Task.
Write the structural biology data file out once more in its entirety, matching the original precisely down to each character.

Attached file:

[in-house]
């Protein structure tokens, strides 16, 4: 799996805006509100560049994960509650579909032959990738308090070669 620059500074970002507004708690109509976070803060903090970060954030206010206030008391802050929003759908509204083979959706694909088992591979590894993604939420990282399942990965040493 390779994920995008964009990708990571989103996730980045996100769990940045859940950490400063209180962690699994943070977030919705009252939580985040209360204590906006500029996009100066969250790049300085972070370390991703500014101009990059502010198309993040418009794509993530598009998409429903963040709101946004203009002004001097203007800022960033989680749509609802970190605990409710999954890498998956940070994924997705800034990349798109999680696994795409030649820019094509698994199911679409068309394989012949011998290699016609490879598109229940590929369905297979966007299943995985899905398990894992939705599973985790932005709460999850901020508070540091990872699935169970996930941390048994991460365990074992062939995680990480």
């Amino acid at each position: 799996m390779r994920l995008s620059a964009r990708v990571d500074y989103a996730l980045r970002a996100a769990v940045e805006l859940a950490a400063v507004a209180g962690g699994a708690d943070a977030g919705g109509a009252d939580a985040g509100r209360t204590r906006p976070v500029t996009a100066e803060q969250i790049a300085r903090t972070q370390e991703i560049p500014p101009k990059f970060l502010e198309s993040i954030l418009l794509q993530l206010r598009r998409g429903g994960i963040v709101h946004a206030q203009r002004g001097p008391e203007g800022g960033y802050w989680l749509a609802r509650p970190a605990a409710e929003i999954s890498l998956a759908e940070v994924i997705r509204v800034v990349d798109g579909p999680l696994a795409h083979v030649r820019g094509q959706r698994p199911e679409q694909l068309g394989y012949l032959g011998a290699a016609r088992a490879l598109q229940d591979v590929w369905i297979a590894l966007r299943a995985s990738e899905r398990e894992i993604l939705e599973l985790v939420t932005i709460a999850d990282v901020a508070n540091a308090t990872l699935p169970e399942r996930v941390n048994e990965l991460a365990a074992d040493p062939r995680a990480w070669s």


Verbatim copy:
[in-house]
């Protein structure tokens, strides 16, 4: 799996805006509100560049994960509650579909032959990738308090070669 620059500074970002507004708690109509976070803060903090970060954030206010206030008391802050929003759908509204083979959706694909088992591979590894993604939420990282399942990965040493 390779994920995008964009990708990571989103996730980045996100769990940045859940950490400063209180962690699994943070977030919705009252939580985040209360204590906006500029996009100066969250790049300085972070370390991703500014101009990059502010198309993040418009794509993530598009998409429903963040709101946004203009002004001097203007800022960033989680749509609802970190605990409710999954890498998956940070994924997705800034990349798109999680696994795409030649820019094509698994199911679409068309394989012949011998290699016609490879598109229940590929369905297979966007299943995985899905398990894992939705599973985790932005709460999850901020508070540091990872699935169970996930941390048994991460365990074992062939995680990480």
């Amino acid at each position: 799996m390779r994920l995008s620059a964009r990708v990571d500074y989103a996730l980045r970002a996100a769990v940045e805006l859940a950490a400063v507004a209180g962690g699994a708690d943070a977030g919705g109509a009252d939580a985040g509100r209360t204590r906006p976070v500029t996009a100066e803060q969250i790049a300085r903090t972070q370390e991703i560049p500014p101009k990059f970060l502010e198309s993040i954030l418009l794509q993530l206010r598009r998409g429903g994960i963040v709101h946004a206030q203009r002004g001097p008391e203007g800022g960033y802050w989680l749509a609802r509650p970190a605990a409710e929003i999954s890498l998956a759908e940070v994924i997705r509204v800034v990349d798109g579909p999680l696994a795409h083979v030649r820019g094509q959706r698994p199911e679409q694909l068309g394989y012949l032959g011998a290699a016609r088992a490879l598109q229940d591979v590929w369905i297979a590894l966007r299943a995985s990738e899905r398990e894992i993604l939705e599973l985790v939420t932005i709460a999850d990282v901020a508070n540091a308090t990872l699935p169970e399942r996930v941390n048994e990965l991460a365990a074992d040493p062939r995680a990480w070669s």